The author and I have similar takes on the beautiful game and how it fits into the US sports spectrum. Admirers of quality and narrative, the siren song of the EPL drew us in and we would much rather get up at 745 am and watch a game from across the pond than the afternoon MLS Match of the Day. Why watch a game with football lines, in half empty venues, when you could watch some of the great players and teams in footballing history cheered on by thousands of supporters? Why support a league that, at times, couldn’t get out of its own way? But slowly things changed and you have to take notice.
At some point you have to give the local guys a chance. The book is not so much about the ups and downs of the 2013 FCD season as it a desire to embrace something that’s in your own backyard. There are also glimpses into the craziness of family life, coaching nuggets and a lot of analysis about how MLS is faring in the US sports landscape. Plenty of player critiques (this guy does not like Kenny Cooper) as well as a questioning of Coach Schellas and his player selections are on show as the author’s project becomes an interest becomes honest fandom.
Again this book really hit home with me because I have been engaging MLS more and more over the last several years. Nathan jumped right in, bought a season ticket, watched as many away games as he could and followed the league storylines as closely as possible. His account is an easy read with some poignant insights and heartfelt thoughts from a fan trying to support the beautiful game here in America.
Soccer fans must simply read this book. Even if you don’t know anything about Brian Clough or Derby County or Leeds United or Don Revie or the English First, Second or Third Divisions, David Peace’s account of Clough’s 44 day stint at Leeds United will draw you in and mesmerize you. The author’s text is hypnotic as he weaves the events of Clough’s life as a husband, player at Sunderland and Middlesbrough and manager at various stops—Hartlepools United, Derby County and Brighton & Hove Albion—with a day by day account of Clough’s time at Elland Road. Be prepared for darkness as Peace examines a manager’s battles between doubt and confidence, friend and enemy, failure and success, hero and villain.
Red or Dead, David Peace
Having enjoyed the Damned United so much, this book was on my to read list, and the focus of the Howler Book Club prompted me to pick up a copy.
As a fan of the game, I knew the name of Shankly and of the great Liverpool teams of the 70s adn 80s but not too much more than that. The book educated me on Liverpool in the 1960s, and how Shankly took over a team in the Second Division and built the foundation for the all-conquering side of Paisley. His tenets of hard work, pass and move and team spirit, as well as an intense connection with the fans from both himself and the players were strong elements of the book.
Red or Dead is quite long, coming in at over 700 pages. I got the book in hardcover and it’s pretty hefty. A relatively quick read, the narrator moves the reader through season after season, with short chapters covering pockets of time before the narrator moves on. The style is striking with the repetition of elements (line ups, household chores, pre-season, etc) used through the book. The choice of first person and these repetitive passages are interesting and consume the reader as Liverpool consumes the character of Shankly.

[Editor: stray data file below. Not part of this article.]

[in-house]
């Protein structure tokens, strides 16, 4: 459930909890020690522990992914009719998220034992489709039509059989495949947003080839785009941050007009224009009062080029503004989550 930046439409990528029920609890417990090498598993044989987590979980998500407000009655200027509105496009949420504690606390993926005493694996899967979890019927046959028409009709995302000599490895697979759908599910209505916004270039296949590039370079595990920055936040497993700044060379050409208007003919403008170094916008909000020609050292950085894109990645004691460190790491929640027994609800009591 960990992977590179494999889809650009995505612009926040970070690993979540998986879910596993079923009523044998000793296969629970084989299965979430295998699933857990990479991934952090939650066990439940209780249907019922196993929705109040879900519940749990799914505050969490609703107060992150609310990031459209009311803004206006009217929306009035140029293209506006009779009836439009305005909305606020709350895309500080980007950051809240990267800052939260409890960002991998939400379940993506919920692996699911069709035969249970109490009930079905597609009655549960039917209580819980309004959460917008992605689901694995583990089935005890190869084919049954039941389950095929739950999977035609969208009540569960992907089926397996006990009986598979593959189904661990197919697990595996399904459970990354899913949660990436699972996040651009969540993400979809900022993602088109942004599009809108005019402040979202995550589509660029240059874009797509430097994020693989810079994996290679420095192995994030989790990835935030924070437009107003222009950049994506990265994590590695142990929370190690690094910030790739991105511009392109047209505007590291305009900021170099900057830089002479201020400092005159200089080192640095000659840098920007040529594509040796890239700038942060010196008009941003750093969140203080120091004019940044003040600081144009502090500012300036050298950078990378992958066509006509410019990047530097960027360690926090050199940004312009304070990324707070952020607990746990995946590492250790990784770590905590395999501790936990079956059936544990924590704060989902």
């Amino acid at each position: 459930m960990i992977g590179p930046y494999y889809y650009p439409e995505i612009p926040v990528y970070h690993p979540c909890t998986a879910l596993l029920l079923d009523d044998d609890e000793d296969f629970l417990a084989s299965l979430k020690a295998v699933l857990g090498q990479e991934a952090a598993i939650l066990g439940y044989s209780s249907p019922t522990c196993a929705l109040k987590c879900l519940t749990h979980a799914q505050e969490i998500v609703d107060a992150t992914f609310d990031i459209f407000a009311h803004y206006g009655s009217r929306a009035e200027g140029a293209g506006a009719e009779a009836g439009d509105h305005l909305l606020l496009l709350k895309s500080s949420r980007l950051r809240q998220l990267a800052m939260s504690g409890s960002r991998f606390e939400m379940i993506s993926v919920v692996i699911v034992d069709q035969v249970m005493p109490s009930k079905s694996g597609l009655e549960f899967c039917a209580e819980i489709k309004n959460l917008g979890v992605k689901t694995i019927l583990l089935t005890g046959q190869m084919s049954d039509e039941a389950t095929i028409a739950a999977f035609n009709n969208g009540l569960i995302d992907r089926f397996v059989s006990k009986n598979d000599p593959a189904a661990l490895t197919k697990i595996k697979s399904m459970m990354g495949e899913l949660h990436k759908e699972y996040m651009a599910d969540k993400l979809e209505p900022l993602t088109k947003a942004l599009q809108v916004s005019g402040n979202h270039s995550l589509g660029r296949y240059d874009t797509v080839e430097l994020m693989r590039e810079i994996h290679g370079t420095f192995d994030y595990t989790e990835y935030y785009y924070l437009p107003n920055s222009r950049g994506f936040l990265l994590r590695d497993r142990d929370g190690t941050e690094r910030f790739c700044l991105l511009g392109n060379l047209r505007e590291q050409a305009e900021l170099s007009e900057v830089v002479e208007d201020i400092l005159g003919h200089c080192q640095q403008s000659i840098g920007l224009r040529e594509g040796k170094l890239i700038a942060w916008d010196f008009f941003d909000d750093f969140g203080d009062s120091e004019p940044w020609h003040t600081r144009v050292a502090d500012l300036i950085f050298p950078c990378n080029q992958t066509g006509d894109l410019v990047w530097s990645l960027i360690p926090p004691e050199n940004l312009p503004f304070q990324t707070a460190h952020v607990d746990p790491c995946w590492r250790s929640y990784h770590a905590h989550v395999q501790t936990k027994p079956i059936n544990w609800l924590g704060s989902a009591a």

The manager works and works and works and then abruptly leaves. Not knowing the story, I was shocked as Shankly left the club on the verge of immortality. I actually enjoyed the post-Liverpool section more. I felt the narrator was more insightful, more reflective, more philosophical than the manager who was grinding every day, thinking about the next opponent, the next trophy. The continued involvement in the game and the community and the relationships with other clubs was another striking feature of the man’s legacy.
Not sure how to recommend this. If you’re a Liverpool fan, definitely read it. If you’re a soccer nerd, definitely read it. If you neither of those, you might enjoy another book better.
A refreshingly open and honest autobiography of one’s man’s rise to the top of his profession and the moment that ended it all. Really enjoyed his behind the scenes snippets of big EPL matches as well as what it takes to be a top class referee. He lays his story out there, flaws and all. A quick, informative read.
A while ago I listened a podcast in which author discussed the premise of the book, and I was intrigued. Intrigued enough to have it on my wish list for two years yet never pulled the trigger. The Mexican Primera didn’t quite have the juice of tactics and history of European clubs, but the leader of our local supporters group suggested the book for our first Book Review and that was the impetus I needed to buy it.
Powell took an amazing risk embedding himself in Juarez for several months. His account of the dangers of simple daily life were startling, making me wonder how anyone could survive day in and day out in that environment. Time and again, he relayed the attitude of the city residents, who, in the face of overwhelming circumstances, pushed on, creating a normal life in an absurd context.
The Indios climbed from obscurity to the top division of Mexican soccer, hung in there and survived a dramatic playoff run to maintain their top flight status in 2009. However the 2009-2010 season was awful, with the team setting a record for the longest winless streak in Mexican history, and their futility saw them all but relegated early in the season. To make matters worse, players were not even being paid by the end of the campaign.